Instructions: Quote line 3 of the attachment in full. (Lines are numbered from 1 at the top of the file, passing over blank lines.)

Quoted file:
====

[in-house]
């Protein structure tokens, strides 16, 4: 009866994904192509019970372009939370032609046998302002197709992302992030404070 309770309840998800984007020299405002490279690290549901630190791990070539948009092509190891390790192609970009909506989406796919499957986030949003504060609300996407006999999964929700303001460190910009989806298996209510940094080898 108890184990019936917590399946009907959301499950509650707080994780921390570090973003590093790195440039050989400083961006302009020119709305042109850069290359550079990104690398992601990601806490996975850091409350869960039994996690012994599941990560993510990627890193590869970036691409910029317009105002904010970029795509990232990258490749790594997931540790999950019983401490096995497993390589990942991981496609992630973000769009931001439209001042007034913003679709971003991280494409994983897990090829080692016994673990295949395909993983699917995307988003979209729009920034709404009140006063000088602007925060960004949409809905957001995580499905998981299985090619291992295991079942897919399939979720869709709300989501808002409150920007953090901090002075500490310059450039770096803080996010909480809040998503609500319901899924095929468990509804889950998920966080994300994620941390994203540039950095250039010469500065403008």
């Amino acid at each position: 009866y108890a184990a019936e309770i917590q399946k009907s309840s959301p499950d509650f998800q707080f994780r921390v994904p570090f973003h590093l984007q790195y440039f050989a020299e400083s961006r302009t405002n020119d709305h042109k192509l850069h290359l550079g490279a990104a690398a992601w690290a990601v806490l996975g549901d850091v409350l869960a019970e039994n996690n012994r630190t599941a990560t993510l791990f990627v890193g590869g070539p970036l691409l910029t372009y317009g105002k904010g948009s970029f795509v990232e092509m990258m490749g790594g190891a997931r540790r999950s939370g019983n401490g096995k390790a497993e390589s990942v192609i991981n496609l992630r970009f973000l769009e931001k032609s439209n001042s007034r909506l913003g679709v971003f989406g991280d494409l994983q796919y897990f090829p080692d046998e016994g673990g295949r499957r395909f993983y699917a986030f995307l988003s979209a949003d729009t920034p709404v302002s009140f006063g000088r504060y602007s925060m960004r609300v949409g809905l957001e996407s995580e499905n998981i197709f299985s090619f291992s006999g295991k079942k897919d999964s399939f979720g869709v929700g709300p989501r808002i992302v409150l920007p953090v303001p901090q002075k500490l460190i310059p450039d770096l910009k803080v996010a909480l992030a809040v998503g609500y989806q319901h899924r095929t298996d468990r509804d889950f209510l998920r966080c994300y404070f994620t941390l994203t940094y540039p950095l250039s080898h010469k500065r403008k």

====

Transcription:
């Amino acid at each position: 009866y108890a184990a019936e309770i917590q399946k009907s309840s959301p499950d509650f998800q707080f994780r921390v994904p570090f973003h590093l984007q790195y440039f050989a020299e400083s961006r302009t405002n020119d709305h042109k192509l850069h290359l550079g490279a990104a690398a992601w690290a990601v806490l996975g549901d850091v409350l869960a019970e039994n996690n012994r630190t599941a990560t993510l791990f990627v890193g590869g070539p970036l691409l910029t372009y317009g105002k904010g948009s970029f795509v990232e092509m990258m490749g790594g190891a997931r540790r999950s939370g019983n401490g096995k390790a497993e390589s990942v192609i991981n496609l992630r970009f973000l769009e931001k032609s439209n001042s007034r909506l913003g679709v971003f989406g991280d494409l994983q796919y897990f090829p080692d046998e016994g673990g295949r499957r395909f993983y699917a986030f995307l988003s979209a949003d729009t920034p709404v302002s009140f006063g000088r504060y602007s925060m960004r609300v949409g809905l957001e996407s995580e499905n998981i197709f299985s090619f291992s006999g295991k079942k897919d999964s399939f979720g869709v929700g709300p989501r808002i992302v409150l920007p953090v303001p901090q002075k500490l460190i310059p450039d770096l910009k803080v996010a909480l992030a809040v998503g609500y989806q319901h899924r095929t298996d468990r509804d889950f209510l998920r966080c994300y404070f994620t941390l994203t940094y540039p950095l250039s080898h010469k500065r403008k």